Treacher Collins Syndrome (cont.)
In this Article
- Treacher Collins syndrome facts*
- What is Treacher Collins syndrome?
- How common is Treacher Collins syndrome?
- What are the signs and symptoms of Treacher Collins syndrome?
- What are the characteristics of Treacher Collins syndrome?
- How do people inherit Treacher Collins syndrome?
- What genes are related to Treacher Collins syndrome?
- Where can I find information about diagnosis or management of Treacher Collins syndrome?
- What other names do people use for Treacher Collins syndrome?
- Find a local Doctor in your town
What are the signs and symptoms of Treacher Collins syndrome?
Treacher Collins syndrome is a condition that affects the development of bones and other tissues of the face. The signs and symptoms of this disorder vary greatly, ranging from almost unnoticeable to severe. Most affected individuals have:
- underdeveloped facial bones,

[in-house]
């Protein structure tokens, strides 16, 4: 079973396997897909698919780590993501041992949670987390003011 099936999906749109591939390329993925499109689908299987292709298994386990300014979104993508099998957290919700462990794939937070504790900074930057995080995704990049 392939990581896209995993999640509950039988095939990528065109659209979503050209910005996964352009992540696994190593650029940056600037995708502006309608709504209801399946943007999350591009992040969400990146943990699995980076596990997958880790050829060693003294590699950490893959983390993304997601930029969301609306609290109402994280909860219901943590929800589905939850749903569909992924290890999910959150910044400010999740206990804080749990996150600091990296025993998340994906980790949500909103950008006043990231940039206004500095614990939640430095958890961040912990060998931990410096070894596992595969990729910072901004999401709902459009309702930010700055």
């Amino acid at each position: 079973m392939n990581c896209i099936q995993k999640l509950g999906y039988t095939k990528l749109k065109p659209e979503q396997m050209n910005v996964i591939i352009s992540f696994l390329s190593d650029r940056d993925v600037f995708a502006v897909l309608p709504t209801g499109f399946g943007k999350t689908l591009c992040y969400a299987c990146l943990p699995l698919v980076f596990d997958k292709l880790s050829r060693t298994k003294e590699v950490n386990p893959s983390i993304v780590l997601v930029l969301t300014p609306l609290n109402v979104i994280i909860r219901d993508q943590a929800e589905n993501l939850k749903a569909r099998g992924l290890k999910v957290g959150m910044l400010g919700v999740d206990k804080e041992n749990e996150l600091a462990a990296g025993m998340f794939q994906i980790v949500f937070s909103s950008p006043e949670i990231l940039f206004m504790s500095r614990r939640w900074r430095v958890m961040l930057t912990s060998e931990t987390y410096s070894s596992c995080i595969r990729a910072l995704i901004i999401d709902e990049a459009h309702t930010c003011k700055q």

- particularly the cheek bones, and
- a very small jaw and chin (micrognathia).
Some people with this condition are also born with an opening in the roof of the mouth called a cleft palate. In severe cases, underdevelopment of the facial bones may restrict an affected infant's airway, causing potentially life-threatening respiratory problems.
What are the characteristics of Treacher Collins syndrome?
People with Treacher Collins syndrome often have eyes that slant downward, sparse eyelashes, and a notch in the lower eyelids called an eyelid coloboma.
Some affected individuals have additional eye abnormalities that can lead to vision loss.
This condition is also characterized by absent, small, or unusually formed ears.
Hearing loss occurs in about half of all affected individuals; hearing loss is caused by defects of the three small bones in the middle ear, which transmit sound, or by underdevelopment of the ear canal.
People with Treacher Collins syndrome usually have normal intelligence.
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